Gen3: Retained RAM or EEPROM for persistent data w/o battery back-up?

I am laying out a door/access controller around Gen 3 hardware that obtains a list of valid key IDs from the network and stores them in memory. As a design constraint, I assume that both network and power are unreliable (including absence of battery backup). If either the network is unavailable or the device had to reboot due to power loss (or both), the device should retain and use the “last known good ID list” to manage access until it can reach the network to verify the list.

The data retention without power would mean using EEPROM, however I couldn’t deduce whether I should:

  1. Use EEPROM as primary storage (all ID list CRUD operations are put() / get() to EEPROM) or
  2. Fetch data out of EEPROM into some RAM var/struct at reboot, saving on EEPROM/flash wear on read operations, but perform the much less frequent writes to both

Alternatively if I wanted to utilize Retained RAM and could add a battery back-up, can I do better? Maybe somehow detect the switch to Vbatt, dump the ID list to EEPROM and brace for the battery to deplete until VUSB returns?

I read through this forum for an answer as well as @rickkas7’s Retained Memory Tips (which does not mention Gen 3 explicitly), but didn’t find a direct example for my situation. I have noted from the forums there are some edge case concerns with Retained RAM on Gen 3.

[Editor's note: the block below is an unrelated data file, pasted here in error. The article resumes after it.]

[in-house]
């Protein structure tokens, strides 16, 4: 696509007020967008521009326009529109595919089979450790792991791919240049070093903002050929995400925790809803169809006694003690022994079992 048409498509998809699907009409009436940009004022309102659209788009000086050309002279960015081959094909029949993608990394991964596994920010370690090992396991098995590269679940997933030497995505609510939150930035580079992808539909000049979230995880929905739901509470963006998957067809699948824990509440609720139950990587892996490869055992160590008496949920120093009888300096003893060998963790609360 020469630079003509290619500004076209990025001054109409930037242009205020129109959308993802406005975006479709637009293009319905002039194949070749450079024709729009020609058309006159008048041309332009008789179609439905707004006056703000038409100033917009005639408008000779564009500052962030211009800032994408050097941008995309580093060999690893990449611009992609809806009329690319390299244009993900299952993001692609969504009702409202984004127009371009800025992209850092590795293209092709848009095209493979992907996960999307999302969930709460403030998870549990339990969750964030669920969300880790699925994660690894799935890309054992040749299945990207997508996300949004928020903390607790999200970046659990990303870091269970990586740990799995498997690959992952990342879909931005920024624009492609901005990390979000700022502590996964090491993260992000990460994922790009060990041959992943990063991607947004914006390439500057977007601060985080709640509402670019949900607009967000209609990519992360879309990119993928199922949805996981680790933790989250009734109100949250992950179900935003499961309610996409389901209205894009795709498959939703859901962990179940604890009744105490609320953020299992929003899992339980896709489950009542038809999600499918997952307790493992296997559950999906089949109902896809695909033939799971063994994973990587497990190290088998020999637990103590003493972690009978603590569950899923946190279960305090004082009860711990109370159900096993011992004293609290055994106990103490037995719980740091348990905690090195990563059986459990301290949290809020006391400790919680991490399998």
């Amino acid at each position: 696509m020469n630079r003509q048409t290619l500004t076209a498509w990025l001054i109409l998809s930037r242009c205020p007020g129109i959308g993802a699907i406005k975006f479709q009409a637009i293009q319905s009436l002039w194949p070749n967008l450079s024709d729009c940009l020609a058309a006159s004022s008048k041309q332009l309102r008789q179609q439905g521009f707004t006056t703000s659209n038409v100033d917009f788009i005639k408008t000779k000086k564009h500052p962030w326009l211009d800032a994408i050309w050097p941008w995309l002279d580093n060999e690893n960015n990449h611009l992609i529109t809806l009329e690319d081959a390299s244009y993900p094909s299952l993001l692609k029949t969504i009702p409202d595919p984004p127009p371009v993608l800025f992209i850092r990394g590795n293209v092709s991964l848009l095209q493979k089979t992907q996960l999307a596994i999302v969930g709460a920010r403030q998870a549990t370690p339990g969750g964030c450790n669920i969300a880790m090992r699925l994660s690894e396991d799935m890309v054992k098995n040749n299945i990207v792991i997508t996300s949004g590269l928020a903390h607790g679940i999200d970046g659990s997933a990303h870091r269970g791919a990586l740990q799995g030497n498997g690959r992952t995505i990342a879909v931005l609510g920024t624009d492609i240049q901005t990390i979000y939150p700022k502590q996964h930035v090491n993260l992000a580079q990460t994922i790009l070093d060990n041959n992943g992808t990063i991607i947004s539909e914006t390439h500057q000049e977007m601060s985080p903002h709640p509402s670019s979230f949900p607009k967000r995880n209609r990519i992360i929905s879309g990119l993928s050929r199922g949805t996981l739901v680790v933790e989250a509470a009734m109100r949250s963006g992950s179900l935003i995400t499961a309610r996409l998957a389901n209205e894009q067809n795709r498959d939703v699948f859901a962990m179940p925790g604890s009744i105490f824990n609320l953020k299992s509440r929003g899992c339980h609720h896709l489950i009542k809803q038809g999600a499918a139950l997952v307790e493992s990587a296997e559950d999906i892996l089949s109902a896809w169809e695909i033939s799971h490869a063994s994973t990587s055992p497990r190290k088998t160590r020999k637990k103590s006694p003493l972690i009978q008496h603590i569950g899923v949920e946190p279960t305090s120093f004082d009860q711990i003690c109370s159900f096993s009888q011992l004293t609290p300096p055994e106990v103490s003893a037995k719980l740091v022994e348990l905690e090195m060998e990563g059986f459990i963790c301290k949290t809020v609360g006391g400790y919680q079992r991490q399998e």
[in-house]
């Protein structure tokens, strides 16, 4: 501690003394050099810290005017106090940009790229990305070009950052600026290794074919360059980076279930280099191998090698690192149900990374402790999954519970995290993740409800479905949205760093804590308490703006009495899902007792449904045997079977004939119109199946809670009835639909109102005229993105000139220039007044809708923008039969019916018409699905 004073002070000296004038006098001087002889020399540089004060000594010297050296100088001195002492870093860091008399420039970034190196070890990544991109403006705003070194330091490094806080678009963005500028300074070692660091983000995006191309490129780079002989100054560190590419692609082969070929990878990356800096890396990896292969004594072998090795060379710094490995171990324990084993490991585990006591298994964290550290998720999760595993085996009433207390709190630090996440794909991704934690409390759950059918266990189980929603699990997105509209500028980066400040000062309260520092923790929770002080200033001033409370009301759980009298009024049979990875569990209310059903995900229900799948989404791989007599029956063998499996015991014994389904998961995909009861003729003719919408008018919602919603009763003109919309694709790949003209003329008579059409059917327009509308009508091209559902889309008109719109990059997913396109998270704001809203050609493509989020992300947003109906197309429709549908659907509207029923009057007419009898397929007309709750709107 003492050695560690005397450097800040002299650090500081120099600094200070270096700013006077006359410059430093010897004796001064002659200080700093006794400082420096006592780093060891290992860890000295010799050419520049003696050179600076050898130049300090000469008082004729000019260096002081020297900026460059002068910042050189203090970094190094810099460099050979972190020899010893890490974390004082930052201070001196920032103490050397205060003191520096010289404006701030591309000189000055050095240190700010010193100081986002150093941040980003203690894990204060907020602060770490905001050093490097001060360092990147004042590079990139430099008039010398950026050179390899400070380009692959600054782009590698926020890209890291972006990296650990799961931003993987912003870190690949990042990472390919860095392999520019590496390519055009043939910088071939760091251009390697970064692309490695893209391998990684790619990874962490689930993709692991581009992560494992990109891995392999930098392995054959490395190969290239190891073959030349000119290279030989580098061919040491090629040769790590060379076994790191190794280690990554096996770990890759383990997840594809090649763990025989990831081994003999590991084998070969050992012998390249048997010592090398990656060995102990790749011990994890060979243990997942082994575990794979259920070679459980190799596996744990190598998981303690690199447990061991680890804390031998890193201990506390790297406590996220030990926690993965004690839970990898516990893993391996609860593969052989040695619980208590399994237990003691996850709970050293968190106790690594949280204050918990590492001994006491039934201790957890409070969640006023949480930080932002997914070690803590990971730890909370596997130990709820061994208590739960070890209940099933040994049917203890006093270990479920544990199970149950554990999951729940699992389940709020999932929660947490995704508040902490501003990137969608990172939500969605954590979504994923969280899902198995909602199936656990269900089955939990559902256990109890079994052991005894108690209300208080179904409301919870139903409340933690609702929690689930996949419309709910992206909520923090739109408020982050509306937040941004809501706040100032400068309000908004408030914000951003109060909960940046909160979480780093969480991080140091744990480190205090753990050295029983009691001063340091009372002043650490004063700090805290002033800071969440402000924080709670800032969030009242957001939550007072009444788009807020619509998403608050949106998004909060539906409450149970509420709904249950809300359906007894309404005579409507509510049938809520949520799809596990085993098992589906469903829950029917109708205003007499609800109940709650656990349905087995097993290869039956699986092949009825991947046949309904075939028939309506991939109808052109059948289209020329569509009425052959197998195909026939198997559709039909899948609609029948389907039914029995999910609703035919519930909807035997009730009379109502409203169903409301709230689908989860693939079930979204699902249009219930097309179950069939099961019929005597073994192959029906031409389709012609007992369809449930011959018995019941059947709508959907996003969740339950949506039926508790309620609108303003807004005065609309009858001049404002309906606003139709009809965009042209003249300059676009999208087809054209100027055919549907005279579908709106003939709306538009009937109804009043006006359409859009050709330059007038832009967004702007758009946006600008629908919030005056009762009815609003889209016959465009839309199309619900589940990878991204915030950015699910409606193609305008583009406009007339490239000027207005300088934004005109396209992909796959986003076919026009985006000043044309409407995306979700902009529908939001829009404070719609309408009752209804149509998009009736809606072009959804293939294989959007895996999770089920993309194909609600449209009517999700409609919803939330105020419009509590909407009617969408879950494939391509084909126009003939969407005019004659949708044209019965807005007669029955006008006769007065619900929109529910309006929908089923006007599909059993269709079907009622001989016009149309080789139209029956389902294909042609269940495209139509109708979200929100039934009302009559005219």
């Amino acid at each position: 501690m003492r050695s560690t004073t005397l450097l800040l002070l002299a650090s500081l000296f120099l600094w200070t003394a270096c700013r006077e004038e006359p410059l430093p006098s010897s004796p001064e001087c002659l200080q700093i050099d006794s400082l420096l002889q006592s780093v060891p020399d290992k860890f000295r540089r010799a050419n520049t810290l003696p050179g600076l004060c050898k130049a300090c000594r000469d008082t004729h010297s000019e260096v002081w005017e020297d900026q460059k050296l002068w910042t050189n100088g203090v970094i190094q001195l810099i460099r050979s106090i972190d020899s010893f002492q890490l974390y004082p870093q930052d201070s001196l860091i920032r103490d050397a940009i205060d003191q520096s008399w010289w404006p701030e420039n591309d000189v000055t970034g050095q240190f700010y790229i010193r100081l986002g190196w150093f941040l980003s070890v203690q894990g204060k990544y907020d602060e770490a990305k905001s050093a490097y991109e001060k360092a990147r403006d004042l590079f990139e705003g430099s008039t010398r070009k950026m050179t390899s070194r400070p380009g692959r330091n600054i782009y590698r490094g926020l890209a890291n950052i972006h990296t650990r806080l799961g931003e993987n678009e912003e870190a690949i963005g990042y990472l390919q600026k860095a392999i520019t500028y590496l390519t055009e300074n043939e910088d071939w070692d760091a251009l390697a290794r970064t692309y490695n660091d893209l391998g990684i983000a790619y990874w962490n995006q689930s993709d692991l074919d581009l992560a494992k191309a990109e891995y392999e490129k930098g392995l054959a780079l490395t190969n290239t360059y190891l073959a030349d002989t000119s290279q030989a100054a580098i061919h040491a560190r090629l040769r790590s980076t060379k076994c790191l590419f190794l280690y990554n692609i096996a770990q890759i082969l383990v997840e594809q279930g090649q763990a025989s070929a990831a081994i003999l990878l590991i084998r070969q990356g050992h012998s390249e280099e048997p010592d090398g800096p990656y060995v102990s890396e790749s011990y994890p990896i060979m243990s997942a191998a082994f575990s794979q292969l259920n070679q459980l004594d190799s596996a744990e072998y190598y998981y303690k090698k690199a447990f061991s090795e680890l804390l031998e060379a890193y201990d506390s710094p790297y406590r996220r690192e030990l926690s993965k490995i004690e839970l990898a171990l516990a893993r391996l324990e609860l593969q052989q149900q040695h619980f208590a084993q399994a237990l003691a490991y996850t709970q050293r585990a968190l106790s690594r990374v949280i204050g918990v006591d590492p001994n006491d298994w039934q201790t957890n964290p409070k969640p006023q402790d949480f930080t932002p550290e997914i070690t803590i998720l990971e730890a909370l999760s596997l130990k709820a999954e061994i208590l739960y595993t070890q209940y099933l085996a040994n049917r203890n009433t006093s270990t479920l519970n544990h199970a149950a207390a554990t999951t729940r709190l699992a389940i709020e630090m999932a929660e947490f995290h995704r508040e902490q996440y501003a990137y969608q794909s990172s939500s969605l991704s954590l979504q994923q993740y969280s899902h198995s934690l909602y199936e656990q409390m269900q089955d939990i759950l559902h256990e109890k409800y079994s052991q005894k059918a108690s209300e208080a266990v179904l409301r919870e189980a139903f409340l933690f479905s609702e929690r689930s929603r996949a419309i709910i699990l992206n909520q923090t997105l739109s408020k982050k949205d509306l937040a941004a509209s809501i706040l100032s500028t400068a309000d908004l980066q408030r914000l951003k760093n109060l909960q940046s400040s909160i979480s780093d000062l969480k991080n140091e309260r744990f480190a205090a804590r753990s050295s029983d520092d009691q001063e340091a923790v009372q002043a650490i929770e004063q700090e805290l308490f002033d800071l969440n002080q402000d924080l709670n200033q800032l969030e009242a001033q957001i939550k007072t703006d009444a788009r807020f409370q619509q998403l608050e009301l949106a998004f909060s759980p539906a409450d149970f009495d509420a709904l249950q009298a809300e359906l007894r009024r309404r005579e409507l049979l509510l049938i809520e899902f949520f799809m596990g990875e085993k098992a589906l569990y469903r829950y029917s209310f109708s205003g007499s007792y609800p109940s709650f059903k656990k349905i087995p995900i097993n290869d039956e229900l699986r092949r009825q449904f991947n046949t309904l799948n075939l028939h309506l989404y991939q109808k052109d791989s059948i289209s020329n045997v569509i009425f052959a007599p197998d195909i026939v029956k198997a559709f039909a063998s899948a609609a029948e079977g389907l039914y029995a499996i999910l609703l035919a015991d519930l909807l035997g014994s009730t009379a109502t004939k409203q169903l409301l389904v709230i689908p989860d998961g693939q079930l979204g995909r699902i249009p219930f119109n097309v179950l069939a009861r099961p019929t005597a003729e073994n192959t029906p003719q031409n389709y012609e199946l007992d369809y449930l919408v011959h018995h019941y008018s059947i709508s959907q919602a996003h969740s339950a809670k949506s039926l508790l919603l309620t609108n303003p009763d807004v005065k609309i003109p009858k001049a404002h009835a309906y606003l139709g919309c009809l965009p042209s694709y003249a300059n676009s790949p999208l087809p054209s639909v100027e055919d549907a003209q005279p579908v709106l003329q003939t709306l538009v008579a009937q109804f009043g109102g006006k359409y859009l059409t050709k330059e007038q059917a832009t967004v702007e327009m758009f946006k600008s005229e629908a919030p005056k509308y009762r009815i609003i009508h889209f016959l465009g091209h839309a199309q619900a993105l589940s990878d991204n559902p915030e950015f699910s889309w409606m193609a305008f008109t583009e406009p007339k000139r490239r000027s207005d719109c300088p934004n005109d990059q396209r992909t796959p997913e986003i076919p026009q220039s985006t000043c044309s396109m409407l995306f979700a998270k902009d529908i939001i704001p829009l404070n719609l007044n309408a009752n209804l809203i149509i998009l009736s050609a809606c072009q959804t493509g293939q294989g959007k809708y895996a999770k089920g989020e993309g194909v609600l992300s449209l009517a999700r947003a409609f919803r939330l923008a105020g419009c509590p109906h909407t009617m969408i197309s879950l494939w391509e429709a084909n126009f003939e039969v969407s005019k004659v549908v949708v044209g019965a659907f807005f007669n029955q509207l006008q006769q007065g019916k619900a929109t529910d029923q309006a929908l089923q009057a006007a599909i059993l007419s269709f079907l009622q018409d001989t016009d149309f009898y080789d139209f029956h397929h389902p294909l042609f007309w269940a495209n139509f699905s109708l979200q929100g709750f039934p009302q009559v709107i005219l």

PS: To stave off downtime as much as possible, I am trying to design the hardware around an Argon on an ethernet shield with the POE module, with UPS back-up at the POE power source.

You now have access to the 1MB of storage via LittleFS on the Gen3 devices now.

This memory survives power loss.

There is no retained memory backup power on the Argon and Boron, like the VBAT on the Photon where you can connect a coin cell battery.

As RWB mentioned, Argon and Boron can use the LittleFS POSIX file system on 2.0.0-rc.1 and later on the Argon and Boron. It’s 2 MB and most of it is available for user use.

On Gen 3 devices, EEPROM emulation is actually a file on LittleFS flash file system. It’s hard to determine wear because it depends on how full the flash file system is. If it’s mostly empty, as it is now, data rotates through nearly 4000 sectors so the wear on any given sector is small.

There is no flash wear on read operations, only write. But you still may want to read the EEPROM into RAM because it’s more efficient to do so.

If you need both very frequent writes (many times per second) and non-volatile storage, I prefer to use FRAM. The MB85RC256V work well and connects by I2C.

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Well, shoot that’s what I get for not reading documentation closely. Thanks for the input gentlemen!

My writes are not in the millisecond range (that would change project scope dramatically), so I think my scheme #2 will do and if I need more I will re-write for LittleFS or external storage.